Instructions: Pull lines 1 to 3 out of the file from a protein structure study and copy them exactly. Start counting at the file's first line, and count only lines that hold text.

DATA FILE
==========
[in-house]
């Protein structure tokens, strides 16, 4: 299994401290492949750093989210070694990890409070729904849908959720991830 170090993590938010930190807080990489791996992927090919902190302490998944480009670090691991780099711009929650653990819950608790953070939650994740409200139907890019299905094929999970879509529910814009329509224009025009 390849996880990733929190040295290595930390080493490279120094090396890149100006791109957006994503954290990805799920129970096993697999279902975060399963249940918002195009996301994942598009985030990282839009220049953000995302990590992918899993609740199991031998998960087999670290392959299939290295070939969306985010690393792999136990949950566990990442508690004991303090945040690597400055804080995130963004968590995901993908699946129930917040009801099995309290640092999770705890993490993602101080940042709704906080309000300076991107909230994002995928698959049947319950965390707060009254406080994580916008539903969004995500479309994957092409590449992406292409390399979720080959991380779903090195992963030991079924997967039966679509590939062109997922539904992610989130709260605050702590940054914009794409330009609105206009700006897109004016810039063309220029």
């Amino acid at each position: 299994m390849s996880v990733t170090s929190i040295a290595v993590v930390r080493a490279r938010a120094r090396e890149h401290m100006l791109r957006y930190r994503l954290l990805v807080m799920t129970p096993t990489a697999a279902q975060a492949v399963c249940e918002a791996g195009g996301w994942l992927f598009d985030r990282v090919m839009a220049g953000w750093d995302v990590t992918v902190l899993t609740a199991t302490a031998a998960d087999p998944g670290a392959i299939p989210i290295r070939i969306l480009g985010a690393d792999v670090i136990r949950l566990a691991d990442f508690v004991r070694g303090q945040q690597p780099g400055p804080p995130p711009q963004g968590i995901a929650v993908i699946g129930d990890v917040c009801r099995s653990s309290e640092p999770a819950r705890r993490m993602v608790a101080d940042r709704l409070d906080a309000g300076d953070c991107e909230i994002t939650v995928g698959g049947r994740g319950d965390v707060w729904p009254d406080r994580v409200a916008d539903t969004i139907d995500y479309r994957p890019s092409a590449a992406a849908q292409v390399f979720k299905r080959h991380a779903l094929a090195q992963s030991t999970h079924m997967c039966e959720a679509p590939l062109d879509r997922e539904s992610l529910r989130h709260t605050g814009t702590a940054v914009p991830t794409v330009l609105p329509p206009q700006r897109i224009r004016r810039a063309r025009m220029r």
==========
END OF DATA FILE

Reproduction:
[in-house]
């Protein structure tokens, strides 16, 4: 299994401290492949750093989210070694990890409070729904849908959720991830 170090993590938010930190807080990489791996992927090919902190302490998944480009670090691991780099711009929650653990819950608790953070939650994740409200139907890019299905094929999970879509529910814009329509224009025009 390849996880990733929190040295290595930390080493490279120094090396890149100006791109957006994503954290990805799920129970096993697999279902975060399963249940918002195009996301994942598009985030990282839009220049953000995302990590992918899993609740199991031998998960087999670290392959299939290295070939969306985010690393792999136990949950566990990442508690004991303090945040690597400055804080995130963004968590995901993908699946129930917040009801099995309290640092999770705890993490993602101080940042709704906080309000300076991107909230994002995928698959049947319950965390707060009254406080994580916008539903969004995500479309994957092409590449992406292409390399979720080959991380779903090195992963030991079924997967039966679509590939062109997922539904992610989130709260605050702590940054914009794409330009609105206009700006897109004016810039063309220029």
């Amino acid at each position: 299994m390849s996880v990733t170090s929190i040295a290595v993590v930390r080493a490279r938010a120094r090396e890149h401290m100006l791109r957006y930190r994503l954290l990805v807080m799920t129970p096993t990489a697999a279902q975060a492949v399963c249940e918002a791996g195009g996301w994942l992927f598009d985030r990282v090919m839009a220049g953000w750093d995302v990590t992918v902190l899993t609740a199991t302490a031998a998960d087999p998944g670290a392959i299939p989210i290295r070939i969306l480009g985010a690393d792999v670090i136990r949950l566990a691991d990442f508690v004991r070694g303090q945040q690597p780099g400055p804080p995130p711009q963004g968590i995901a929650v993908i699946g129930d990890v917040c009801r099995s653990s309290e640092p999770a819950r705890r993490m993602v608790a101080d940042r709704l409070d906080a309000g300076d953070c991107e909230i994002t939650v995928g698959g049947r994740g319950d965390v707060w729904p009254d406080r994580v409200a916008d539903t969004i139907d995500y479309r994957p890019s092409a590449a992406a849908q292409v390399f979720k299905r080959h991380a779903l094929a090195q992963s030991t999970h079924m997967c039966e959720a679509p590939l062109d879509r997922e539904s992610l529910r989130h709260t605050g814009t702590a940054v914009p991830t794409v330009l609105p329509p206009q700006r897109i224009r004016r810039a063309r025009m220029r």